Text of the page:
The Financial Services Authority revealed last night that it had been concerned about HBOS's risk management for many years and that it told the bank its growth strategy posed risks just before Sir James Crosby left the bank.
But the watchdog rejected allegations made by Paul Moore, the bank's former head of regulatory risk, that he had been fired by Sir James for doing his job in challenging strategy and that his replacement was unsuitable. Sir James, who was chief executive of HBOS until July 2006, resigned yesterday as deputy chairman of the FSA.
As part of its regular assessment of HBOS, the FSA found in late 2002 that risk controls needed to be strengthened. It also commissioned PricewaterhouseCoopers to produce an independent report that confirmed the need for better risk management. The FSA's next assessment of HBOS in 2004 found improvements, but said risk functions still needed to have more influence over the business. Mr Moore was dismissed in a restructuring at the end of 2004 when Mike Ellis, then finance director, left the bank.
The regulator wrote to HBOS at the end of June 2006, shortly before Sir James's departure the following month. The FSA said last night: "In that letter, we made clear that whilst the group had made progress there were still control issues [and] the growth strategy of the group posed risks to the whole group and that these risks must be managed and mitigated."
The FSA's statement rejects Mr Moore's accusation that the watchdog relied too heavily on a report by KPMG, HBOS's own auditor, into Mr Moore's specific allegations about his sacking.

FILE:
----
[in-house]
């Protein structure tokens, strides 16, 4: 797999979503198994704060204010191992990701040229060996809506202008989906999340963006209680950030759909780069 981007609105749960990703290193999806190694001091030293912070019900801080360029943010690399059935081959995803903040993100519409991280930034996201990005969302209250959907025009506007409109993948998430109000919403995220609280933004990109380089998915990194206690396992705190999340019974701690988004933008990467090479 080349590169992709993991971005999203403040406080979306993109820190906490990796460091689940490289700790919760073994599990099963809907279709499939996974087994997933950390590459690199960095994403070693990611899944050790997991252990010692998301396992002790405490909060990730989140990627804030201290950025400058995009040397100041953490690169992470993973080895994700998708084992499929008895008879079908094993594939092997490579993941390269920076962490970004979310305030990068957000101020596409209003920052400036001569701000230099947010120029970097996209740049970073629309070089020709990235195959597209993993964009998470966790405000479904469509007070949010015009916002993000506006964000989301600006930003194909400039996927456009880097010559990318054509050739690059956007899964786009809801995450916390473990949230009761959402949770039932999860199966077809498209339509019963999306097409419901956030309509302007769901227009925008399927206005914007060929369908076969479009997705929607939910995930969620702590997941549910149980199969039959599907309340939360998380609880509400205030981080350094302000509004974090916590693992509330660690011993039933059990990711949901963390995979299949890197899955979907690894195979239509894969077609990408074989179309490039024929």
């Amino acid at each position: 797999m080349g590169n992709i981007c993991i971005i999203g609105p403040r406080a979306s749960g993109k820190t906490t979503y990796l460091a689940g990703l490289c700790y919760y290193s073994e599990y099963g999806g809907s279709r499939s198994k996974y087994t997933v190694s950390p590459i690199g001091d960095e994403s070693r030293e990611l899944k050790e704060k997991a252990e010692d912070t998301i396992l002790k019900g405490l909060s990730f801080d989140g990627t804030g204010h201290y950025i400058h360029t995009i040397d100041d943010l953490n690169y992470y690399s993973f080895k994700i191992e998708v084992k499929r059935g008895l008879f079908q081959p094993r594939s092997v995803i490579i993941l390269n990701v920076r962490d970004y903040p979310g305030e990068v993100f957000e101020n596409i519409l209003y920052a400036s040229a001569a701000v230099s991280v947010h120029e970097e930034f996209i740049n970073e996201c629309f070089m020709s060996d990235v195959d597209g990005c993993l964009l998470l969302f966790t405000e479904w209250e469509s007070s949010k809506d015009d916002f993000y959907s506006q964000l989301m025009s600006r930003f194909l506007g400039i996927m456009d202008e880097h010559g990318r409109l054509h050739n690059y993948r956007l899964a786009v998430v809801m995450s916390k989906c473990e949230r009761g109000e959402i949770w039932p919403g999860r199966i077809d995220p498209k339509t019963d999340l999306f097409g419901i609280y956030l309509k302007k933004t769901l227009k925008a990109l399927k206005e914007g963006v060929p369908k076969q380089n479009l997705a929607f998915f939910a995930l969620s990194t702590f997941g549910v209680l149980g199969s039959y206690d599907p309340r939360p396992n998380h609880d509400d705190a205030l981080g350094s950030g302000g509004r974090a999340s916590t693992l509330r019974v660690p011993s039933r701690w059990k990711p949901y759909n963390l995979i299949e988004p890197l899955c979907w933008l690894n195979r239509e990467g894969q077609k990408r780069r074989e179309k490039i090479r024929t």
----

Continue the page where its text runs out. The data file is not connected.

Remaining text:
The FSA said it took urgent action in response to Mr Moore's allegations. It suspended its judgement on whether Jo Dawson was "fit and proper" to replace Mr Moore until after the report by KPMG, which the FSA said was conducted by people sufficiently independent for the task. The FSA said KPMG did 80 hours of interviews with 28 people including Sir James and Mr Moore. Mr Moore had attacked the KPMG report for not interviewing key people.
The FSA's disclosures about a single firm were extraordinary, but were driven by the furore over Mr Moore's allegations to the Treasury Committee and Sir James's resignation as deputy chairman of the watchdog yesterday. The watchdog is also jumpy about allegations it failed to monitor HBOS properly after being forced to admit major failures in its scrutiny of Northern Rock.
Andy Hornby, who replaced Sir James as chief executive, told the Treasury Committee on Tuesday he had slowed down the bank's growth and halted share buy-backs soon after taking the job. Mr Moore told the committee the near collapse of HBOS was down to Sir James's high-growth strategy and not Mr Hornby.Reuse content